Ask Me About Alzheimer’s Disease

Posted: November 15, 2021 Author: Patti Dipanfilo

Alzheimer’s disease is a progressive form of dementia, a group of disorders characterized by brain changes that lead to a decrease in memory, language, problem-solving and thinking abilities, as well as behavior changes that can impair your daily functioning. Alzheimer’s disease is the most common cause of dementia, accounting for 60 to 80 percent of all dementia cases.

Alzheimer’s disease is more common in older adults. It is estimated that 6.2 million Americans age 65 and older are living with Alzheimer’s disease today. And unless a cure or a way to prevent the disease is discovered, the number of American affected by it could balloon to nearly 14 million by 2060.

According to the National Institute on Aging, Alzheimer’s disease is the sixth leading cause of death in the US. But, other recent data suggest it may be the third leading cause of death, just behind heart disease and cancer.

Alzheimer’s disease most often affects people 65 and older, but it can also affect people in their 30s, 40s and 50s. This is called early-onset Alzheimer’s disease or younger-onset Alzheimer’s disease. This type affects about 5 percent of all people with the disease or around 200,000 US adults under age 65.

The exact cause of Alzheimer’s disease is unknown, but certain factors increase your risk for developing the condition. Risk factors for Alzheimer’s disease include: Age, family history, genetics (certain genes have been linked to both late-onset and early-onset forms of the disease), high blood pressure, high cholesterol, diabetes, smoking and obesity.

Among the complex brain changes that occur with Alzheimer’s disease, the development of the condition is associated with an abnormal build-up of proteins in the brain called beta-amyloid and tau. It is believed that amyloid protein builds up and forms masses called plaques and twisted fibers of tau form into tangles. These plaques and tangles interfere with communication between brain cells, which prevents normal brain function and leads to symptoms.

The symptoms of Alzheimer’s disease generally present gradually, and the effects on the brain are degenerative. This results in a slow, progressive decline in your condition. Symptoms of Alzheimer’s disease include:

  • Memory loss that impacts daily life
  • Inability to learn new things
  • Trouble with familiar tasks
  • Difficulty with problem-solving
  • Trouble with speech or writing
  • Disorientation with time or places
  • Impaired judgement or reasoning
  • Difficulty recognizing family or friends
  • Changes in mood and personality
  • Difficulty sleeping
  • Impulsive behavior
  • Withdrawal from friends, family and community
  • Hallucinations, delusions or paranoia

Alzheimer’s disease can be definitively diagnosed only after death, when the doctor can actually visualize the plaques and tangles in your brain tissue. Your doctor can make a presumptive diagnosis of Alzheimer’s disease while you are alive.

There is no single test for diagnosing Alzheimer’s disease. Your doctor will begin by asking you about your experiences, symptoms and medical history. The doctor will perform a physical and neurological exam to rule out other medical causes for your symptoms such as infection or stroke.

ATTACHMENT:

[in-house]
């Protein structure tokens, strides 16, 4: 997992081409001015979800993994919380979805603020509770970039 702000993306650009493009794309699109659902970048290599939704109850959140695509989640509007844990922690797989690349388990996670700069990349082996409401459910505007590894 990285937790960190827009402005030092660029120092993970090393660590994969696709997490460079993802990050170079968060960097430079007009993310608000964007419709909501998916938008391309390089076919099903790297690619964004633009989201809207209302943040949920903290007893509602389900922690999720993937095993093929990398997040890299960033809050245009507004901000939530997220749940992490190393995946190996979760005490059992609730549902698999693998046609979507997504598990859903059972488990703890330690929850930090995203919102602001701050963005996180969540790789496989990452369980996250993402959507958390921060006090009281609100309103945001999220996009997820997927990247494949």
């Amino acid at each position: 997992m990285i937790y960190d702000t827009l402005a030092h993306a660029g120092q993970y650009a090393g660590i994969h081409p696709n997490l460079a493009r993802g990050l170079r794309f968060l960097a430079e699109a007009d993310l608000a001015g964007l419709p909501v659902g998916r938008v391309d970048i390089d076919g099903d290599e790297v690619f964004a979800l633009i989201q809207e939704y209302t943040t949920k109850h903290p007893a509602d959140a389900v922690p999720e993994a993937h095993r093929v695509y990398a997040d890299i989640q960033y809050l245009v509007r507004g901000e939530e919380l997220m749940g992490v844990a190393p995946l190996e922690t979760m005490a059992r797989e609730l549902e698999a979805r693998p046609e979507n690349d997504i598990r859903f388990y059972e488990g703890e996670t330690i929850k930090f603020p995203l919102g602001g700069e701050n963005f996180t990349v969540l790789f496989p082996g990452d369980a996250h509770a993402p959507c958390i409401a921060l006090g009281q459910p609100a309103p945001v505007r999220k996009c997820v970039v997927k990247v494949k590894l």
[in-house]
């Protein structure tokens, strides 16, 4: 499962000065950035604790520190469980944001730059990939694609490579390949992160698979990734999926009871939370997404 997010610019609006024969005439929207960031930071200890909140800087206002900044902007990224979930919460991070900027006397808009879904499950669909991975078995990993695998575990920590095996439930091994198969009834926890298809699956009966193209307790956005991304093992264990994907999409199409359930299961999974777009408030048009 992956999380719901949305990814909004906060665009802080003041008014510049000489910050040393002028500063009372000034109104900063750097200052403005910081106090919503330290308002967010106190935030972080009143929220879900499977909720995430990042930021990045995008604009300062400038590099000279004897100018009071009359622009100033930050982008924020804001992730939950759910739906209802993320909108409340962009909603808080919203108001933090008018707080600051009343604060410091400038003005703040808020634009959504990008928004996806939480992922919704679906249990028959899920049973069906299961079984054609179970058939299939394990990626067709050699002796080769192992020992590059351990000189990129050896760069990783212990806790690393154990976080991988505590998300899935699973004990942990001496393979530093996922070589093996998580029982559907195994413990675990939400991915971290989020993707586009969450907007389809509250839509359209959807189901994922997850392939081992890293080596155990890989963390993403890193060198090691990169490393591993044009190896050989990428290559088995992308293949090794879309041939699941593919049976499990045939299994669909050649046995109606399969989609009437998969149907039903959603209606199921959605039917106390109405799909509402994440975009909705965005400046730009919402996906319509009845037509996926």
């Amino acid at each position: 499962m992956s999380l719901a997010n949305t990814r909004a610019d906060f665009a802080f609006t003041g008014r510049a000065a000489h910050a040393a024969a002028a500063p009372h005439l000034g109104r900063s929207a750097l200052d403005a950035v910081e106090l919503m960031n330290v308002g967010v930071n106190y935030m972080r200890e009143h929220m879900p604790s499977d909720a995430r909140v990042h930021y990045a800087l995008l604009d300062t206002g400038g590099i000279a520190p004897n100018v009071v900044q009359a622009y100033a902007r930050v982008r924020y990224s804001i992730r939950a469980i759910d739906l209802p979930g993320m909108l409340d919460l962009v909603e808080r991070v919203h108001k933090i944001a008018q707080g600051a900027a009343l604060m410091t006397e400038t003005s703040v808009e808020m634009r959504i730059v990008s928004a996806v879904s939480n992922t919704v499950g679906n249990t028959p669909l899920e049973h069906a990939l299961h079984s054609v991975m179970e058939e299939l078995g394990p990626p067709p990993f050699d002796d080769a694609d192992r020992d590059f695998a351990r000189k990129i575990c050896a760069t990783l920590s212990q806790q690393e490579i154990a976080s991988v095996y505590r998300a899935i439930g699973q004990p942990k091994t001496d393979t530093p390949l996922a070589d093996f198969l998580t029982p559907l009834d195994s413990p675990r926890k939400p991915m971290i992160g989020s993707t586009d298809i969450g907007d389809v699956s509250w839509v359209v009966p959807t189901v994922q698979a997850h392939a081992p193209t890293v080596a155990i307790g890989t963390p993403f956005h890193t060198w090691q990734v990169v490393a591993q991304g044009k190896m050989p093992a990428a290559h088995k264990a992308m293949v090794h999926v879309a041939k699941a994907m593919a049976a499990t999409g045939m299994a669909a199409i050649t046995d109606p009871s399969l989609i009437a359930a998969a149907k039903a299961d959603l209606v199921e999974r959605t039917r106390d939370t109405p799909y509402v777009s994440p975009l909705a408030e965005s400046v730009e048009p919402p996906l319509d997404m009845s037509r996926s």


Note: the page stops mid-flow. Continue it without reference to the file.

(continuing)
Your doctor may order imaging tests to get a clearer picture of your brain. These tests may include CT, which can show abnormal characteristic in your brain; MRI, which can reveal inflammation and bleeding, as well as structural issues; and PET, which can help your doctor detect abnormal activity in your brain.

Blood tests may also be recommended to look for specific genes that are linked to the development of Alzheimer’s disease.

Currently, there’s no cure for Alzheimer’s disease, but there are medications that can help ease the symptoms and temporarily delay disease progression. Donepezil (Aricept), rivastigmine (Exelon) and galantamine (Razadyne) work to maintain high levels of the neurotransmitter acetylcholine in the brain. Acetylcholine helps nerve cells communicate so the brain functions better. These medications are often used in early to moderate Alzheimer’s disease.

If you have moderate to severe Alzheimer’s disease, your doctor may prescribe memantine (Namenda), which helps block the effects of glutamine. Glutamine is a brain chemical that is released in high amounts in people with Alzheimer’s disease. Glutamine damages brain cells; blocking it keeps brain cells healthier.

Many people with Alzheimer’s disease experience behavior-related symptoms as well, such as depression, anxiety, restlessness, aggression, agitation, paranoia and hallucinations. Your doctor may prescribe antidepressant, antianxiety, anticonvulsant or antipsychotic medications to treat these symptoms.

Unfortunately, there’s no sure-fire way to prevent Alzheimer’s disease, but practicing healthy lifestyle habits may help you avoid cognitive decline. The following measures have been suggested: quit smoking, exercise regularly, maintain a healthy weight, eat a plant-based diet, consume more antioxidants, try cognitive training exercises and maintain an active social life.

The prognosis for people with Alzheimer’s disease varies from person to person. On average, people with Alzheimer’s disease live four to eight years after diagnosis, but some can live as long as 20 years after diagnosis.

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